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From Wikipedia, the free encyclopedia

Opera window, with photo-etched logo, and padded Landau roof on a 1979 Lincoln Continental Town Car
Opera window, with photo-etched logo, and padded Landau roof on a 1979 Lincoln Continental Town Car

Opera windows are small, discrete, and fixed side windows in the C-pillar of some cars. Originally porthole-sized and shaped to provide light and rear passenger visibility in luxury 4-door sedans and limousines in the 1930s, they made a brief appearance in two-door coupes in the 1950s before becoming a sweeping design fad in the 1970s.

That era’s proliferation of heavy, typically vinyl-covered C—pillars opened the door to frantic copycatting[1] that ended up permanently blurring the distinction between traditional opera windows, which still are found, and rear quarter windows, rear door vent windows, sharply raked fastback and hatchback rear windows, wraparound windows, and other established rear window design trends and treatments.

History

Opera window

1956–1957 Ford Thunderbird "porthole" opera window in removable hardtop
1956–1957 Ford Thunderbird "porthole" opera window in removable hardtop
Oval-shaped, center-placed, true opera window in a Continental Mark V
Oval-shaped, center-placed, true opera window in a Continental Mark V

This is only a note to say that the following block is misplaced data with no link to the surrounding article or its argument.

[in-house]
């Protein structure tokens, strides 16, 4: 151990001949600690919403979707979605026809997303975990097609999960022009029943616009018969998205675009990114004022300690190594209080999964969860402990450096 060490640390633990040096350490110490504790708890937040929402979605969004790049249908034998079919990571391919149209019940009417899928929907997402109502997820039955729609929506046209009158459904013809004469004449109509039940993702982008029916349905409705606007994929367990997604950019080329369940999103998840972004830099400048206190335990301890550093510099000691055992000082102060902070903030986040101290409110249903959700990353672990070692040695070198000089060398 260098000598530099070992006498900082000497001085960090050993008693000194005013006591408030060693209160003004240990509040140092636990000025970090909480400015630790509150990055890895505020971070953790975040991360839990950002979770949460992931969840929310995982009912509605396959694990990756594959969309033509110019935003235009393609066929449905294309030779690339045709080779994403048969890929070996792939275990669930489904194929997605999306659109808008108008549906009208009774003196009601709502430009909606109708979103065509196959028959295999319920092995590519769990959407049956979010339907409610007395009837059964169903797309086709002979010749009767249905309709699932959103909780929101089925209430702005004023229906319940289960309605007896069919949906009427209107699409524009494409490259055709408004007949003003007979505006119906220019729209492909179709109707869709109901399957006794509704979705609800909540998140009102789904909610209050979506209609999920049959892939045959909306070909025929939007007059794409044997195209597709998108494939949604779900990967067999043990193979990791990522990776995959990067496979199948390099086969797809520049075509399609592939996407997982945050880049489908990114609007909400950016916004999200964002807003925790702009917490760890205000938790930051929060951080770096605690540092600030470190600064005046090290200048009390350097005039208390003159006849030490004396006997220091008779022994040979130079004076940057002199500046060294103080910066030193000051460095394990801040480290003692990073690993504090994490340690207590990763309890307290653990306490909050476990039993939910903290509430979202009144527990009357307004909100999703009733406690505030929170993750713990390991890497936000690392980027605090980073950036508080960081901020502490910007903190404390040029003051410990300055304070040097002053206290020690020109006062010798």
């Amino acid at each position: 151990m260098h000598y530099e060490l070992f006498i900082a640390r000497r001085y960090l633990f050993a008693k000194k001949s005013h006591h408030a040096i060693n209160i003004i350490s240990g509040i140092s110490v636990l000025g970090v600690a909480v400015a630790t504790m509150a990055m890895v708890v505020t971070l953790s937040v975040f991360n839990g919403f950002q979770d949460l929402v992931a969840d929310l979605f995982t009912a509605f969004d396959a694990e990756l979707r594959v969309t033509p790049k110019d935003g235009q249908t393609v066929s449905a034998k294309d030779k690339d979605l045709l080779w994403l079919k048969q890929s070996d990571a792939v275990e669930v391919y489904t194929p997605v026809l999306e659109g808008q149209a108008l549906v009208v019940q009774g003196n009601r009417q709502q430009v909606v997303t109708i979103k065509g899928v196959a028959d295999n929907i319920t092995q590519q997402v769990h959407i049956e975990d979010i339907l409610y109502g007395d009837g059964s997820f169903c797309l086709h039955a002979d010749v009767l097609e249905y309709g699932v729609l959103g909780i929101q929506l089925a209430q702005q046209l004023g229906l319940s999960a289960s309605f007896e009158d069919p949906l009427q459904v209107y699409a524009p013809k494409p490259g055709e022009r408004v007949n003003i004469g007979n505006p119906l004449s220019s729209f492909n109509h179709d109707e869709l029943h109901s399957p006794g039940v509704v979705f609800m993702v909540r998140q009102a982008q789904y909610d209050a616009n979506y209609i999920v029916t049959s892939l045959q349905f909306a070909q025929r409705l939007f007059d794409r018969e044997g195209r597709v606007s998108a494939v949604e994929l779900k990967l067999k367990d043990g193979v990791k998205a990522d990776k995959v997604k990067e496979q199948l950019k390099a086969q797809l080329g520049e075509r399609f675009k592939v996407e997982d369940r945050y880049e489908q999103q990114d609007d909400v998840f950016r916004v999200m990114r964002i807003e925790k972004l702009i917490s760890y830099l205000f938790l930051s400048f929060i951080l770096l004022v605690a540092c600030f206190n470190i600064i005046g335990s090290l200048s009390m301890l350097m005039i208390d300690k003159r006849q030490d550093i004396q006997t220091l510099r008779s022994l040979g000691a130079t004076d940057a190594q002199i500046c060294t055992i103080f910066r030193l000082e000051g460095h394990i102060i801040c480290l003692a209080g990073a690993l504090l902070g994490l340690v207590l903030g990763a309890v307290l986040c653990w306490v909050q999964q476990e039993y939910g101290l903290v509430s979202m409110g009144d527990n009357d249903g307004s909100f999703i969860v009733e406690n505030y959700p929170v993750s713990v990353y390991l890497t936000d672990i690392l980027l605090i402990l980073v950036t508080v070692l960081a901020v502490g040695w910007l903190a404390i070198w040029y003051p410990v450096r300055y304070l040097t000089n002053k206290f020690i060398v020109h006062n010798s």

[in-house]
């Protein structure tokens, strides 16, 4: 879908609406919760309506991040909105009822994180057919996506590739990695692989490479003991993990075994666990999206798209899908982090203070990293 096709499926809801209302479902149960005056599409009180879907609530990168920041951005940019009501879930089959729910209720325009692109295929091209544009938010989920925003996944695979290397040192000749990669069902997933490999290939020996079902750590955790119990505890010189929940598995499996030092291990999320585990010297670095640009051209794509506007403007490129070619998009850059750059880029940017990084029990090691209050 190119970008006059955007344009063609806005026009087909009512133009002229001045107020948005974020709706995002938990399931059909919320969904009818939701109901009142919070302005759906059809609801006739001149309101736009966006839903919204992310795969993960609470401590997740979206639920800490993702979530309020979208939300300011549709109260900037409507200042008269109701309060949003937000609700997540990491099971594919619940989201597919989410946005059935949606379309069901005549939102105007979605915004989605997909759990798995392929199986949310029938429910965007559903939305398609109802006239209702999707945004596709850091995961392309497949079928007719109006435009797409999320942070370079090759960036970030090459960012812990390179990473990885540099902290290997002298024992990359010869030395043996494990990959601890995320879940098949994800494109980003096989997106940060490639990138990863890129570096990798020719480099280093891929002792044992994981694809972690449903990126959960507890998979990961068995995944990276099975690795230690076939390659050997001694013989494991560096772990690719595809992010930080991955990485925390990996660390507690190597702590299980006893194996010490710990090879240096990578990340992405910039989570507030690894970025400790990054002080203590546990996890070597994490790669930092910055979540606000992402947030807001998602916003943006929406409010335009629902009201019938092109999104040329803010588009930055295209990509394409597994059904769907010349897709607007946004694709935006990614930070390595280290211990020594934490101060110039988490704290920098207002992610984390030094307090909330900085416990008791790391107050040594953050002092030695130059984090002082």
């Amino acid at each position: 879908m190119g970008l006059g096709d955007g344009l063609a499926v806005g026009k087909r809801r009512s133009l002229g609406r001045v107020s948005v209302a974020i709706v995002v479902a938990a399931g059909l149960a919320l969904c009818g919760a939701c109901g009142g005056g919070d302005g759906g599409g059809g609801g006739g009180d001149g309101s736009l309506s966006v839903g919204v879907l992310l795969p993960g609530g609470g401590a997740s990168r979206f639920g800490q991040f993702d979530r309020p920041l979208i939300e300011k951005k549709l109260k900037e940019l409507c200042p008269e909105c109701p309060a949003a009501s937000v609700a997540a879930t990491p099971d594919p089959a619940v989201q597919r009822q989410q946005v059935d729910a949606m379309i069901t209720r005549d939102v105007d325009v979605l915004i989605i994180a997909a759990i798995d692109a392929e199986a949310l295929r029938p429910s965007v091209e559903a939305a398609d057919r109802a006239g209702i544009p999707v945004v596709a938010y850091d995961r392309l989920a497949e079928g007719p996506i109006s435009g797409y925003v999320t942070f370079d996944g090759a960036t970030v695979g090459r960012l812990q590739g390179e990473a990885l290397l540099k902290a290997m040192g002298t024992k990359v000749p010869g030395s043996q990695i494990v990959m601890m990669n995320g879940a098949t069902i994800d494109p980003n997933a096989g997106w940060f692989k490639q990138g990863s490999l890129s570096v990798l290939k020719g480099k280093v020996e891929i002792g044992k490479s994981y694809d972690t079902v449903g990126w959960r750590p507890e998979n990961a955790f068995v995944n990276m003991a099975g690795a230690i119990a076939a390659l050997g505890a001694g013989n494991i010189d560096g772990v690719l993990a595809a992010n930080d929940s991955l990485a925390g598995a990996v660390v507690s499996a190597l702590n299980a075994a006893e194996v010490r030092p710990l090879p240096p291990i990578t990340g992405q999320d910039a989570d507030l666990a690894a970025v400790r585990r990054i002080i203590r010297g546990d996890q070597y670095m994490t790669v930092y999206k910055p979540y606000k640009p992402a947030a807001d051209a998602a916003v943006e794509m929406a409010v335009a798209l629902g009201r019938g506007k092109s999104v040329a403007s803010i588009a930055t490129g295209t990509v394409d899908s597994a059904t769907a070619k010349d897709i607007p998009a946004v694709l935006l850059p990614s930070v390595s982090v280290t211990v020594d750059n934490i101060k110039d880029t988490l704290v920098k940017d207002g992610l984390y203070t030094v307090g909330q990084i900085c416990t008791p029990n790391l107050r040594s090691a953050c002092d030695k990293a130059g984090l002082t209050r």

The design element of a distinct, fixed, centered opera window was borrowed from such windows in horse-drawn carriages, and used during the classical era of automobile styling. For example, “...the Elcar in 1924 was good looking...and even a fabric top in the style of a brougham with oval opera windows framed by landau bars....[2] Opera windows saw their demise in the 1930s. Perhaps the most notable return was the "porthole" in the 1956–1957 Ford Thunderbird. It was provided as an option to improve rear-quarter visibility with the removable hardtop in place...[3]

Opera windows began reappearing in the early 1970s in such vehicles as the 1972 Continental Mark IV, kicking off a brief copycat trend that often left the distinction between hybrid and rear windows that combined elements of traditional rear windows styling and true opera windows of the 1930s and 1950s.

This creative, chaotic, and often downright ugly explosion came and went in just a few years. “...The hottest thing going was the "porthole" window in the rear side pillar - called "opera windows" that came in during the horse and buggy [era]...[4] Most often, variants were applied on two-door hardtop or coupé models, spanning all types of vehicles from economy compacts to flagship personal luxury cars, in which latter exploding realm they became “recognition elements” seeking to add a vintage element to their styling.[5]

The windows were intended to offset the significant blind spots created by wide C-pillars that were characteristic of many American cars produced at this time. E[6] In an age of decreasing dimensions and increasingly common use of non-opening rear side windows on 2-door models, a variety of shapes of rear windows helped passengers there to be somewhat less claustrophobic.[citation needed]

These windows were usually non-functional; however, in the case of the AMC Matador coupe NASCAR racers, the small windows that came with the Barcelona II trim package actually helped to clean up the aerodynamics when such windows were open to the wind under racing conditions.[7]